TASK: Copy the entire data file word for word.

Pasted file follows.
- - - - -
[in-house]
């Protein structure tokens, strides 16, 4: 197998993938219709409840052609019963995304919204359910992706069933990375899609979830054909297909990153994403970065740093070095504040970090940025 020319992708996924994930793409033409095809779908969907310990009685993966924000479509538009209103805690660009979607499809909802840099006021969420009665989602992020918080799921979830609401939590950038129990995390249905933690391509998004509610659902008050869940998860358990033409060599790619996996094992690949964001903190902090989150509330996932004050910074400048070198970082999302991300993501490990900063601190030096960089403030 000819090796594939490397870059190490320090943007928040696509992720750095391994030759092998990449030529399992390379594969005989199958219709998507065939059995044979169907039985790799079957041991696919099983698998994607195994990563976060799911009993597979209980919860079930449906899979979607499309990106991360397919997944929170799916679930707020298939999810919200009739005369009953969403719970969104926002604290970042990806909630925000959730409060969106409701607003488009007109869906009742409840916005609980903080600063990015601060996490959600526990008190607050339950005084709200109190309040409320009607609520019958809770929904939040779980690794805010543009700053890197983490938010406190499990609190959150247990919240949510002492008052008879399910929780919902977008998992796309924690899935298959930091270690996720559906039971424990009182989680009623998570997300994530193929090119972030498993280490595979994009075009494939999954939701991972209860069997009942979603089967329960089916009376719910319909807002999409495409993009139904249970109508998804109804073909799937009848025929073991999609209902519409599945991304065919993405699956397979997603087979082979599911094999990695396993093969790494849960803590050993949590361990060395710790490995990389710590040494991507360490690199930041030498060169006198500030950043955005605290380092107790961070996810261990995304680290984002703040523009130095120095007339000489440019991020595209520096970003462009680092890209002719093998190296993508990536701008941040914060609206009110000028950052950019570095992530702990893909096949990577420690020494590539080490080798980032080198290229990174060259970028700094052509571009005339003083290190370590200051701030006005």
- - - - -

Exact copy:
[in-house]
């Protein structure tokens, strides 16, 4: 197998993938219709409840052609019963995304919204359910992706069933990375899609979830054909297909990153994403970065740093070095504040970090940025 020319992708996924994930793409033409095809779908969907310990009685993966924000479509538009209103805690660009979607499809909802840099006021969420009665989602992020918080799921979830609401939590950038129990995390249905933690391509998004509610659902008050869940998860358990033409060599790619996996094992690949964001903190902090989150509330996932004050910074400048070198970082999302991300993501490990900063601190030096960089403030 000819090796594939490397870059190490320090943007928040696509992720750095391994030759092998990449030529399992390379594969005989199958219709998507065939059995044979169907039985790799079957041991696919099983698998994607195994990563976060799911009993597979209980919860079930449906899979979607499309990106991360397919997944929170799916679930707020298939999810919200009739005369009953969403719970969104926002604290970042990806909630925000959730409060969106409701607003488009007109869906009742409840916005609980903080600063990015601060996490959600526990008190607050339950005084709200109190309040409320009607609520019958809770929904939040779980690794805010543009700053890197983490938010406190499990609190959150247990919240949510002492008052008879399910929780919902977008998992796309924690899935298959930091270690996720559906039971424990009182989680009623998570997300994530193929090119972030498993280490595979994009075009494939999954939701991972209860069997009942979603089967329960089916009376719910319909807002999409495409993009139904249970109508998804109804073909799937009848025929073991999609209902519409599945991304065919993405699956397979997603087979082979599911094999990695396993093969790494849960803590050993949590361990060395710790490995990389710590040494991507360490690199930041030498060169006198500030950043955005605290380092107790961070996810261990995304680290984002703040523009130095120095007339000489440019991020595209520096970003462009680092890209002719093998190296993508990536701008941040914060609206009110000028950052950019570095992530702990893909096949990577420690020494590539080490080798980032080198290229990174060259970028700094052509571009005339003083290190370590200051701030006005």